TCM

By Chris Morris

If you read my article back in March regarding the TCM Classic Film Festival, you know that I am a classic film fan. And that I love Turner Classic Movies. They have many cool ways to engage their viewers throughout the year. Whether it’s their Saturday Night “Essentials”, or their just wrapping up “Summer of Darkness”, where they showed film noir movies every Friday; morning, noon and night.

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Every August TCM features their “Summer Under the Stars”, where all regular programming goes out the window and they focus on one star per day all month long for 31 days.

I am a film geek but I wasn’t always. Thankfully I had help along the way, pointing me to certain movies to help push along my education to become the film geek I am today. And during Summer Under the Stars, it’s a good way to quickly fill in some gaps on your film knowledge.

I’m going to go through the schedule, day by day and point out some bright spots. It’s hard to find bad movies (after all this is Turner CLASSIC Movies after all), so take my opinions with a grain of salt. Hell you can pin the schedule up on a dart board and find a good movie to watch that way. No Charlie Chaplin, Cary Grant or William Powell or Ginger Rogers days, but both are featured here and there (Ginger in particular on Fred Astaire day August 5th). But whatever, here’s my thoughts on TCM’s Summer Under the Stars, using TCM language of what’s “Essential” to watch. Get your DVR’s ready…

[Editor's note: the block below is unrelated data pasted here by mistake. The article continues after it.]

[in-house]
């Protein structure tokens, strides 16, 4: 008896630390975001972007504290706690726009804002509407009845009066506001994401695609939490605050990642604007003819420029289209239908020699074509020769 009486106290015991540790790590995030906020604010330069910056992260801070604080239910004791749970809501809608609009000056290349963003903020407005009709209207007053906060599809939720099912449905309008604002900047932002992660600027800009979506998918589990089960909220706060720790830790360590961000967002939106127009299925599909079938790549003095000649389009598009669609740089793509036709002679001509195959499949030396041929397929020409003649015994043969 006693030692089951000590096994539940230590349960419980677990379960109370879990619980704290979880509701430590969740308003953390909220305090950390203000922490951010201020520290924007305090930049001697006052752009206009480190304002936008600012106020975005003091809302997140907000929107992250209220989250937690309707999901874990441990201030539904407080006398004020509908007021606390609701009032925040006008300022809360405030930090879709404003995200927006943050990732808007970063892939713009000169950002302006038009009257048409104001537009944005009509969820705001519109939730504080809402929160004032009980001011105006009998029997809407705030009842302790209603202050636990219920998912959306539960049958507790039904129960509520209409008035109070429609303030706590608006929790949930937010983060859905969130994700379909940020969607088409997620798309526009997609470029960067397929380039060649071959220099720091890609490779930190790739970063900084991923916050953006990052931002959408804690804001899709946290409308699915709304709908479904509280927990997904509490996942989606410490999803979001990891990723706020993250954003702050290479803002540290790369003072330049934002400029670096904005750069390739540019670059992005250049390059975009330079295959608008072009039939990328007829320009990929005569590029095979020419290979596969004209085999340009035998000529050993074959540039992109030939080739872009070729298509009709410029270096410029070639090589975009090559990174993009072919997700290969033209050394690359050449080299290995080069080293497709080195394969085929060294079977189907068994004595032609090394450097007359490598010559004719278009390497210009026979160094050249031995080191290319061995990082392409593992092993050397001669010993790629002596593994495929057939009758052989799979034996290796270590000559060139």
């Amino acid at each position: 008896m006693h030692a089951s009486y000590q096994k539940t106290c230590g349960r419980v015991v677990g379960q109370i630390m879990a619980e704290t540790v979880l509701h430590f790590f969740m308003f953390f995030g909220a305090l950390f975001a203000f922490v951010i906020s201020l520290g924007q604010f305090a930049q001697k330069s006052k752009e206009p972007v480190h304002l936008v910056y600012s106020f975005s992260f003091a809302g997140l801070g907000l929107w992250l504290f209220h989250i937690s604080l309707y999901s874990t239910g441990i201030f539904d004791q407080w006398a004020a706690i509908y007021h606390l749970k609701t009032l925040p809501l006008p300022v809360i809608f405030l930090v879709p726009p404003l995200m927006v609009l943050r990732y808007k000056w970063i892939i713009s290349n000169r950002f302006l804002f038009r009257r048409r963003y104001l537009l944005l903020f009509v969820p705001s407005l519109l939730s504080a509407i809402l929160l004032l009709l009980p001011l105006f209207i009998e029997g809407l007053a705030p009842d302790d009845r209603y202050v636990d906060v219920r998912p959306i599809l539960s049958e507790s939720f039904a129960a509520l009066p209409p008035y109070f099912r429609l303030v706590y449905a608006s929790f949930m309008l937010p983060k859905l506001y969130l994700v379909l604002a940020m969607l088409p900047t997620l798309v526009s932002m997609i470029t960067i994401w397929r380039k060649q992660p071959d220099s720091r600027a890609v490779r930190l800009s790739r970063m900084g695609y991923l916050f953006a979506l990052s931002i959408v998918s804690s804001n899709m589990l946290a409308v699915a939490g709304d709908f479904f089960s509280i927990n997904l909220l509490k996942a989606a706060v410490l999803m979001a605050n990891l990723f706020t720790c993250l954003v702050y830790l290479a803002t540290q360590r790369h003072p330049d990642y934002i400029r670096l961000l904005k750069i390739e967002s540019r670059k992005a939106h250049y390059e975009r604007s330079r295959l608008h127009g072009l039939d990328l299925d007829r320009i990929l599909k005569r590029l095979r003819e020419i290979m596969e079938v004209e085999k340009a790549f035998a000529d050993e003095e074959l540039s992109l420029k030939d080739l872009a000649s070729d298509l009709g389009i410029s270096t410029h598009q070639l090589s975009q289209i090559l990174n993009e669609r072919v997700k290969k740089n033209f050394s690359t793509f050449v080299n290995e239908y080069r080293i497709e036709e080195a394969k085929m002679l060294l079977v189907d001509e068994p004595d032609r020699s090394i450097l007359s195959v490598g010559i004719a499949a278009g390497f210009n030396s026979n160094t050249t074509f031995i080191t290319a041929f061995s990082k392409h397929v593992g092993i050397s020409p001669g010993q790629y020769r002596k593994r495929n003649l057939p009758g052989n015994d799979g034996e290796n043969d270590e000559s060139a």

August 1st – Gene Tierney

Essential: “Laura” (1944) 3:45pm ET; directed by Otto Preminger. A wonderful if convoluted film noir that was selected for preservation by the Library of Congress in 1999. And as a bonus – Vincent Price!

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August 2nd – Olivia de Havilland

Essential: 1938’s “The Adventures of Robin Hood” (starring de Havilland as Maid Marian at 8pm ET) has been one of my all-time favourites since I was a kid. Errol Flynn IS Robin Hood. But a definite second is “The Private Lives of Elizabeth and Essex” (1939) with Flynn, de Havilland and the great Bette Davis as Queen Elizabeth.

August 3rd – Adolphe Menjou

Essential: “Stage Door” (1937; 11:15pm ET) stars Menjou but also an all star female cast with Katharine Hepburn and Ginger Rogers leading the way as women at a theatrical boarding house trying to make their big break happen.

August 4th – Teresa Wright

Essential: “The Best Years of Our Lives” (1946; 5pm ET)

A lot of selections this day, making one choice hard. “Mrs. Miniver” (1942; 2:30pm ET) and “Pride of the Yankees” (1942; 12:15am ET) are all solid. My personal choice is “Shadow of a Doubt” (1943; 10:15pm) with Joseph Cotton as Wright’s favourite uncle who she slowly suspects could be a killer. Directed by the master Alfred Hitchcock.

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August 5th – Fred Astaire

Essential: All nine Fred & Ginger movies, played back-to-back.